Atkins Mania is Just Wilting Away

December 12, 2004
Sunday Times (London)
by Dominic Rushe and Lois Rogers

THE celebrated Atkins diet is on the wane in America and experts predict Britain will soon follow as slimmers tire of its rigid regime. More than half the disciples of the high-protein, low-carbohydrate diet have drifted away in America and there are indications of a big decline here.

At the height of the Atkins craze surveys indicated 2% of the British population was following the regime. Now nutritionists believe only diehards are still pursuing the method.

Bookshops report that British sales of the Atkins diet manual are less than a tenth of their peak a year ago, when more than 110,000 copies were bought in just one week.

The diet’s reputation was damaged by a Food Standards Agency (FSA) healthy eating campaign launched this autumn, which warned that people should be consuming much more carbohydrate.

“We never specifically mentioned the Atkins diet but we did say that a healthy diet includes carbohydrates,” said an FSA spokeswoman. “Starchy food should make up about a third of what people eat.”

The diet’s popularity has also suffered from revelations that its creator, Robert Atkins, a doctor who died of heart disease last year, actually weighed about 18 stone at the time of his death. In fact, the weight gain was caused by medical treatment.

Weight Watchers, Britain’s leading organisation for dieters, says members have abandoned the Atkins regime in droves, bored by the restrictions of a protein rich meat-based menu.

“It is not sustainable and lacks freedom,” a spokesman for the group said. “For lots of people it just doesn’t work.”

Nutritionists around the country tell the same story, with Atkins “rejects” beating a path to their door. “It works for a couple of weeks or maybe a bit longer,” said Pamela Hunt, a West Yorkshire dietician. “Then people realise they don’t actually want to eat like that for ever.”

Until now the growth in popularity of the Atkins method has seemed unstoppable. It is credited with recreating the figure of super-svelte actress Renee Zellweger, who emerged a mere slip of her former self within a few months on the Atkins diet, after gaining several stone for her role in Bridget Jones: The Edge of Reason. Jennifer Aniston, star of the television series Friends, and Nigella Lawson, the food writer, both endorsed the regime.

The diet also won scientific backing when researchers published a study in the prestigious New England Journal of Medicine, confirming the method was clinically proven to achieve short-term weight loss.

Mindful of the diet boredom effect Atkins Nutritionals, which runs the Atkins empire in America, has flooded the market with a vast range of 175 “low-carb” foods, including chocolate brownies, muffins and pancakes.

But figures published last week show that few people are buying them. Standard & Poor’s, an American credit rating agency, revealed that in one month Atkins Nutritionals wrote off £25m of unsold low-carb cereals, cakes and pasta ready-meals.

The firm’s monthly revenues plummeted from £44.5m to less than £15m as the number of Americans on the diet dropped from a peak of more than 9% of the population to less than 4% in a matter of months.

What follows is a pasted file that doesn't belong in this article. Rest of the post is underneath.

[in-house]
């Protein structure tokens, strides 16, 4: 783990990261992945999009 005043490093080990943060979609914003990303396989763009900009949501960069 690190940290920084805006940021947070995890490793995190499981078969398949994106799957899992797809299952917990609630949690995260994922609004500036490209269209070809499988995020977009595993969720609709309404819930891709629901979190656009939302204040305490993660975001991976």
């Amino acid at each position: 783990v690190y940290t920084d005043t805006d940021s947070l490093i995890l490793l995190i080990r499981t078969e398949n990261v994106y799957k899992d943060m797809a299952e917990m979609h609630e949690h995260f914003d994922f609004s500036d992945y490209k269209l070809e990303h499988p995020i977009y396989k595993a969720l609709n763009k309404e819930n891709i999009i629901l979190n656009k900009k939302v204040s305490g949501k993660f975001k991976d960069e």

Stuart Fischer, a former associate medical director of the Atkins company, believes that all the low-carb spin-off foods have simply encouraged people to eat more.

“It is a universal truth of dieting that a calorie consumed has to go somewhere,” he said. “If it is not expended as energy, it simply gets stored. We used to offer diet books and counseling. Now there is a whole low-carb industry with foods like these Atkins power bars, that people think are weight-loss products.

“It’s obvious, really. If people are buying these things and not losing weight, they are going to be angry and not buy them again.”

In Britain Unilever UK Foods, who launched their low-carb range of ketchup, mayonnaise and pasta only three months ago, could also be affected.

A spokesman for the company said it was too early to give sales figures but he was quick to distance the firm’s products from Atkins.

He said: “They are aimed at a much broader section of the population who are moderating their carb intake.

“We believe up to one in five of the population want to cut their carbohydrate intake, but are not prepared to go on an all-out Atkins diet because they think its unhealthy, or find it difficult to follow successfully.”

Meanwhile, diet trendsetters have already moved on. You Are What You Eat, the new nutrition handbook by Dr Gillian McKeith, has sold 1.2m copies, and the weight loss enthusiasts are turning to the GI (glycaemic index) diet, as the next big thing.

GI is set to take off as the swear-by answer to beat the post-Christmas flab this year. Like Atkins it uses the notion of maintaining low blood sugar as a means of encouraging the body to break down stored fat for energy. Its unique selling point is a ranking of individual foods based on the effect they have on blood glucose (blood sugar) levels.

Yvonne Mustard, 35, a housewife from Accrington, Lancashire, is an early convert from Atkins to GI. She lost 10lb on the Atkins method, but a stone using the GI diet. “Eating bacon and eggs all the time on the Atkins diet did get boring, and it did give me headaches,” she said. “The GI diet promoted eating pasta and potatoes and that kind of thing. I think it is actually a lot healthier.”